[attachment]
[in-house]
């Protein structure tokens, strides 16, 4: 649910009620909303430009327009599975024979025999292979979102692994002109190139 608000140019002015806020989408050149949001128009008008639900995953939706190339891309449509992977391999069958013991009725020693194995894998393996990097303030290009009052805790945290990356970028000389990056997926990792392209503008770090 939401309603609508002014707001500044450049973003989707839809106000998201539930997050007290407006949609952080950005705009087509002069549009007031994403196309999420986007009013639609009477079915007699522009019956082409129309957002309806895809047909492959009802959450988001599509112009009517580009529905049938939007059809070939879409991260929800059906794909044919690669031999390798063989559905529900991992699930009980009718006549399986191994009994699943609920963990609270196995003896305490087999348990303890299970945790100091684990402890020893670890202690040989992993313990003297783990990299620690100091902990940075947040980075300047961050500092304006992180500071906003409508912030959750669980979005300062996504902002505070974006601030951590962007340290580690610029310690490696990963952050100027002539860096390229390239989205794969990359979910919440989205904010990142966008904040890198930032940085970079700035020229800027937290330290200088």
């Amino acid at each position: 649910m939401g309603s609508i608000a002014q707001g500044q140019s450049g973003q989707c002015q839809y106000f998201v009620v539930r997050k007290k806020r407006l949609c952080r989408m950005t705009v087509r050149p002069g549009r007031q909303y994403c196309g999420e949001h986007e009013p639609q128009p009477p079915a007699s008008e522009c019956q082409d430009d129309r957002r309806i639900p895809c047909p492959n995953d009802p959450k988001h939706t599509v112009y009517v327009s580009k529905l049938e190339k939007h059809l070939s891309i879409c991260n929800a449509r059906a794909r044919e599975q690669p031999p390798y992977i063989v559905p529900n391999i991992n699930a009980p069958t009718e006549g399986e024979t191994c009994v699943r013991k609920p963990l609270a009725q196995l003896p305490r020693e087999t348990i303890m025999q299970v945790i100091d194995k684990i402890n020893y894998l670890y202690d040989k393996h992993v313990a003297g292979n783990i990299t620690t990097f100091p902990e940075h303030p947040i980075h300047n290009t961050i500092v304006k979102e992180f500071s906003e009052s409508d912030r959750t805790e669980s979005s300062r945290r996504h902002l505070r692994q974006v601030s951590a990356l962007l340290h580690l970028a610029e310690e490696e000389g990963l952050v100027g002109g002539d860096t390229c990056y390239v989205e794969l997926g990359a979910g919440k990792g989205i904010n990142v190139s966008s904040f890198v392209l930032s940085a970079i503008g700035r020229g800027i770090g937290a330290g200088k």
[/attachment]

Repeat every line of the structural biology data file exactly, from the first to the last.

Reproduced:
[in-house]
């Protein structure tokens, strides 16, 4: 649910009620909303430009327009599975024979025999292979979102692994002109190139 608000140019002015806020989408050149949001128009008008639900995953939706190339891309449509992977391999069958013991009725020693194995894998393996990097303030290009009052805790945290990356970028000389990056997926990792392209503008770090 939401309603609508002014707001500044450049973003989707839809106000998201539930997050007290407006949609952080950005705009087509002069549009007031994403196309999420986007009013639609009477079915007699522009019956082409129309957002309806895809047909492959009802959450988001599509112009009517580009529905049938939007059809070939879409991260929800059906794909044919690669031999390798063989559905529900991992699930009980009718006549399986191994009994699943609920963990609270196995003896305490087999348990303890299970945790100091684990402890020893670890202690040989992993313990003297783990990299620690100091902990940075947040980075300047961050500092304006992180500071906003409508912030959750669980979005300062996504902002505070974006601030951590962007340290580690610029310690490696990963952050100027002539860096390229390239989205794969990359979910919440989205904010990142966008904040890198930032940085970079700035020229800027937290330290200088």
């Amino acid at each position: 649910m939401g309603s609508i608000a002014q707001g500044q140019s450049g973003q989707c002015q839809y106000f998201v009620v539930r997050k007290k806020r407006l949609c952080r989408m950005t705009v087509r050149p002069g549009r007031q909303y994403c196309g999420e949001h986007e009013p639609q128009p009477p079915a007699s008008e522009c019956q082409d430009d129309r957002r309806i639900p895809c047909p492959n995953d009802p959450k988001h939706t599509v112009y009517v327009s580009k529905l049938e190339k939007h059809l070939s891309i879409c991260n929800a449509r059906a794909r044919e599975q690669p031999p390798y992977i063989v559905p529900n391999i991992n699930a009980p069958t009718e006549g399986e024979t191994c009994v699943r013991k609920p963990l609270a009725q196995l003896p305490r020693e087999t348990i303890m025999q299970v945790i100091d194995k684990i402890n020893y894998l670890y202690d040989k393996h992993v313990a003297g292979n783990i990299t620690t990097f100091p902990e940075h303030p947040i980075h300047n290009t961050i500092v304006k979102e992180f500071s906003e009052s409508d912030r959750t805790e669980s979005s300062r945290r996504h902002l505070r692994q974006v601030s951590a990356l962007l340290h580690l970028a610029e310690e490696e000389g990963l952050v100027g002109g002539d860096t390229c990056y390239v989205e794969l997926g990359a979910g919440k990792g989205i904010n990142v190139s966008s904040f890198v392209l930032s940085a970079i503008g700035r020229g800027i770090g937290a330290g200088k």